Charles Spurgeon’s “Morning and Evening” – December 1, Evening — Theology Mix

“O that men would praise the Lord for his goodness, and for his wonderful works to the children of men.” -Psalm 107:8 If we complained less, and praised more, we should be happier, and God would be more glorified. Let us daily praise God for common mercies–common as we frequently call them, and yet so…

via Charles Spurgeon’s “Morning and Evening” – December 1, Evening — Theology Mix

I know I just posted another Morning and Evening, but I really wanted to write a bit on this one too because this was honestly one of my favorite ones to record so far.  We in the USA just celebrated Thanksgiving, a tradition that we think of as going back to the Pilgrims of Plymouth Colony and to later presidential declarations of such days, including George Washington and Abraham Lincoln.

I was intending to do a sermon episode on it with this sermon, but with the time crunch as well as falling ill, that will probably be done next year around the same holiday, God willing.

The power of gratitude

I wanted to take a moment here and talk about why as Christians, this occasion should be particularly meaningful to us.  We should, as a natural course of living, be constantly thankful to God, and I believe it goes hand in hand with the biblical command to rejoice in the Lord in all things.  We should remember that our lives, our families and homes, our very existence, and most of all our salvation in Christ, is a gift of God’s goodness and love to us.  Certainly, however, it is appropriate for us in this season when we begin to close out the year and reflect on everything that has happened, to make time as a nation to stop and give special gratitude to God.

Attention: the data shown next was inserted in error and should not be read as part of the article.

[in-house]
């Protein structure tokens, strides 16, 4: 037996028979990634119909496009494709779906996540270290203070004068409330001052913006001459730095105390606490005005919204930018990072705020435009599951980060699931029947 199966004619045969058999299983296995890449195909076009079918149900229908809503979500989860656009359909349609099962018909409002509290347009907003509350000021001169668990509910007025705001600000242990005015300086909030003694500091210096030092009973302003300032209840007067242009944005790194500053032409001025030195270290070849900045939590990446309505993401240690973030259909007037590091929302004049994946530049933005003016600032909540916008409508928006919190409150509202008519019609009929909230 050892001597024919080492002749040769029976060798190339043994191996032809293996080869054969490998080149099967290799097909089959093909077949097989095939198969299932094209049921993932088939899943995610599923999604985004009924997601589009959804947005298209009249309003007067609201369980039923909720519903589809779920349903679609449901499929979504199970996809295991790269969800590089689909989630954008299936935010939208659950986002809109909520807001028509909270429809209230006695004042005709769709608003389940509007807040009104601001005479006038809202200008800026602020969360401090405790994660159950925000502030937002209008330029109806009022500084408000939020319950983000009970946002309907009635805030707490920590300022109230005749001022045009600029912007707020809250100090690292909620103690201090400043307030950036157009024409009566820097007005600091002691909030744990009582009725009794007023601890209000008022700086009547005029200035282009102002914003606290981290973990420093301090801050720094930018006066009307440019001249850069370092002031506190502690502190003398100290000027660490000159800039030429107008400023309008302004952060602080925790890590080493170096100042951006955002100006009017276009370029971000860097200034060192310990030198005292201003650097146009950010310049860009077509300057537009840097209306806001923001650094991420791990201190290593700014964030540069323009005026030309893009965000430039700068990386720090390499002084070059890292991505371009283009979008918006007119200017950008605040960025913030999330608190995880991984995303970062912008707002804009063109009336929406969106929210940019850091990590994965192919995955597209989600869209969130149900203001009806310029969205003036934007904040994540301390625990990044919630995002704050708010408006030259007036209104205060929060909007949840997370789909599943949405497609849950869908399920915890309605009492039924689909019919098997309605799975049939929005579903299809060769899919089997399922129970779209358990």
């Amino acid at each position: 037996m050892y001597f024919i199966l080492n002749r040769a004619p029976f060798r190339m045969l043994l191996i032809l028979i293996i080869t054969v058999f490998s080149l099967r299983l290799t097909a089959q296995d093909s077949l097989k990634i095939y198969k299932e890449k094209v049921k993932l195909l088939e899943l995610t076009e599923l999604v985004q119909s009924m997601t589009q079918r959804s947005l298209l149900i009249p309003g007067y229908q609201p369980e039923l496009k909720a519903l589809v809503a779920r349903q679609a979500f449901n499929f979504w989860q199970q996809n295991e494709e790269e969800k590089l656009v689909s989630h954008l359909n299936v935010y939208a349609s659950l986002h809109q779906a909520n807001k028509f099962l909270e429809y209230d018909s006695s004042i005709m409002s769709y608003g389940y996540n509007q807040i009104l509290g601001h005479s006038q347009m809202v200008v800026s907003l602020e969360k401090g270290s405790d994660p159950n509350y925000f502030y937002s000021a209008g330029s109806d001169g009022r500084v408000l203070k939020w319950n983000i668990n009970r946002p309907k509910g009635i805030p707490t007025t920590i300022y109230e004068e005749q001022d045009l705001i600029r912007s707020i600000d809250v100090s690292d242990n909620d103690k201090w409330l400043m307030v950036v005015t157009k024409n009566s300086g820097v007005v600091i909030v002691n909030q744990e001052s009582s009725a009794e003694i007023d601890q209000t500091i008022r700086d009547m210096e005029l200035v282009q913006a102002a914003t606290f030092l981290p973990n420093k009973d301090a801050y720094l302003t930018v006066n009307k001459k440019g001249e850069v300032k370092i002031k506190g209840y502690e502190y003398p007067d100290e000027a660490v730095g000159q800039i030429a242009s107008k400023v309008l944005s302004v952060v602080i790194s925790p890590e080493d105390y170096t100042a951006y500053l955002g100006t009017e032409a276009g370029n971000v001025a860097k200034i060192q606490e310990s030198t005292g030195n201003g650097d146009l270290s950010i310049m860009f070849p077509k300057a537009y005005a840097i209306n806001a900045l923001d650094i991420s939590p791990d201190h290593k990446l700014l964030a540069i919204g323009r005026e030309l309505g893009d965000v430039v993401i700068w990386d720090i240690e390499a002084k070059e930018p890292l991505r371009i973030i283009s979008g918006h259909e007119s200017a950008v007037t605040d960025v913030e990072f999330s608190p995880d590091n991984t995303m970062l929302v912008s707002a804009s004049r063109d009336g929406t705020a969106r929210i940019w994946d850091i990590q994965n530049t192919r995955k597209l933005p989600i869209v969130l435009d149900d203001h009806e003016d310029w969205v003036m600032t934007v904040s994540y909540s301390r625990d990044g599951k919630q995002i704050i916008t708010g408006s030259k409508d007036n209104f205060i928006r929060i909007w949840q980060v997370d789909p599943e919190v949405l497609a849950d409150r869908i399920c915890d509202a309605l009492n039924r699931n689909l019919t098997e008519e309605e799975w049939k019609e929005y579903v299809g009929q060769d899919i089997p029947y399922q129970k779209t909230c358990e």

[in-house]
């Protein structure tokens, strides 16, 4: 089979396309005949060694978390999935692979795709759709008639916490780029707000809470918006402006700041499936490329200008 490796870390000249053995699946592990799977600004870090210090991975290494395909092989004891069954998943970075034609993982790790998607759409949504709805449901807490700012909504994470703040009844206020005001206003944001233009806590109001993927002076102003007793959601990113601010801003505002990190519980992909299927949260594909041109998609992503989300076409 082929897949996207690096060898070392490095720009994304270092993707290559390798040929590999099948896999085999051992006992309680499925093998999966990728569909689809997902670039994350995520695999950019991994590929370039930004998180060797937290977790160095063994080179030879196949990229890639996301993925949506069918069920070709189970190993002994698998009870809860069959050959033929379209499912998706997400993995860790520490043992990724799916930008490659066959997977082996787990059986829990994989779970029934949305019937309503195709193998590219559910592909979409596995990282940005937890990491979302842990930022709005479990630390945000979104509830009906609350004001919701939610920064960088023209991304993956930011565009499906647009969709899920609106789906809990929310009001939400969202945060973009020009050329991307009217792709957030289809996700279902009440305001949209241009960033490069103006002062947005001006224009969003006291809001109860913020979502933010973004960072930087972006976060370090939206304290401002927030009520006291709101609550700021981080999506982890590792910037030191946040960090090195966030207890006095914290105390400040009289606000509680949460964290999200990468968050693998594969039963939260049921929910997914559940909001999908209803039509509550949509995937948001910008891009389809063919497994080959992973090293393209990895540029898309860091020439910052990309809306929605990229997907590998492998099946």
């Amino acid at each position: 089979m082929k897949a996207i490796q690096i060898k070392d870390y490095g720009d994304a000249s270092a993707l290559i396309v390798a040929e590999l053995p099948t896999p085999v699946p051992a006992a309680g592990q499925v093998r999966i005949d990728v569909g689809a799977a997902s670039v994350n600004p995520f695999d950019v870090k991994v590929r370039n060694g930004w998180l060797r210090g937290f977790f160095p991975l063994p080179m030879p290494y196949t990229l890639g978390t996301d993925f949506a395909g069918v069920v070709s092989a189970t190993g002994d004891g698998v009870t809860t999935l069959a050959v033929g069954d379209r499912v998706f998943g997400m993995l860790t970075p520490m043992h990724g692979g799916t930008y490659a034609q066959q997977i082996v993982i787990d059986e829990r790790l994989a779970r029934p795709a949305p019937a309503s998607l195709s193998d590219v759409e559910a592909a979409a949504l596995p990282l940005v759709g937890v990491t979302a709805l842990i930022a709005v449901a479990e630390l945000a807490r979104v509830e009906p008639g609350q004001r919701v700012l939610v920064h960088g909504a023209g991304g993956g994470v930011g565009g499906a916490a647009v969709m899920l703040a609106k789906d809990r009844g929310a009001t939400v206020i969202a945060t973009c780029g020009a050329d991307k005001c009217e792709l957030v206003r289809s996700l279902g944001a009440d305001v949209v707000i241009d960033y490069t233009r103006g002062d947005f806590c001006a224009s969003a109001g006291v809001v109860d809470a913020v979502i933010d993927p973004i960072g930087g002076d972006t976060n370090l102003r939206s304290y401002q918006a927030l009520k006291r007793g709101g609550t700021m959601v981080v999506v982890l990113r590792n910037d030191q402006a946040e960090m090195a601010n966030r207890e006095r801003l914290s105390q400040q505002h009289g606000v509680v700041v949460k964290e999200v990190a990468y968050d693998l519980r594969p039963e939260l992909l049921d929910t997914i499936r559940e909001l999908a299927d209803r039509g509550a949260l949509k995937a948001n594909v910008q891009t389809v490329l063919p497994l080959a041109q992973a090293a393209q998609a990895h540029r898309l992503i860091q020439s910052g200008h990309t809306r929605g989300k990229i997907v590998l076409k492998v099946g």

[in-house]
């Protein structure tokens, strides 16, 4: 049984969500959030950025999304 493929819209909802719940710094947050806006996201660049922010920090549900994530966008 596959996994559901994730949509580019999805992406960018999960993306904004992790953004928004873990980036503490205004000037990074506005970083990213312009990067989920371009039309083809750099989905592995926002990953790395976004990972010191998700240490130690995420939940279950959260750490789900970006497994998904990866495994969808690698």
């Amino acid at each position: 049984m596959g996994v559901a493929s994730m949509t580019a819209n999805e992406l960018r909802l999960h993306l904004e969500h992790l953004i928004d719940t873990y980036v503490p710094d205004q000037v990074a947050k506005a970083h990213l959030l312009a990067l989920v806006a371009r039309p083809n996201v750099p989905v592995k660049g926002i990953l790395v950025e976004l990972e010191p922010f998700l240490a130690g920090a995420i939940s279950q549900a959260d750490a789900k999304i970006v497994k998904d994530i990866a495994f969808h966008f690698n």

Gratitude is also one of the believer’s greatest weapons against the temptation to run to sin.  Someone who hopes in the cross and pours out his gratitude on the unending grace of God can endure the darkest pits.  My own experiences have only grazed the truth of this, but the goodness and grace of God is so very sweet after a deep draught of sadness and suffering, and a time of thanksgiving is all the more appropriate in that time.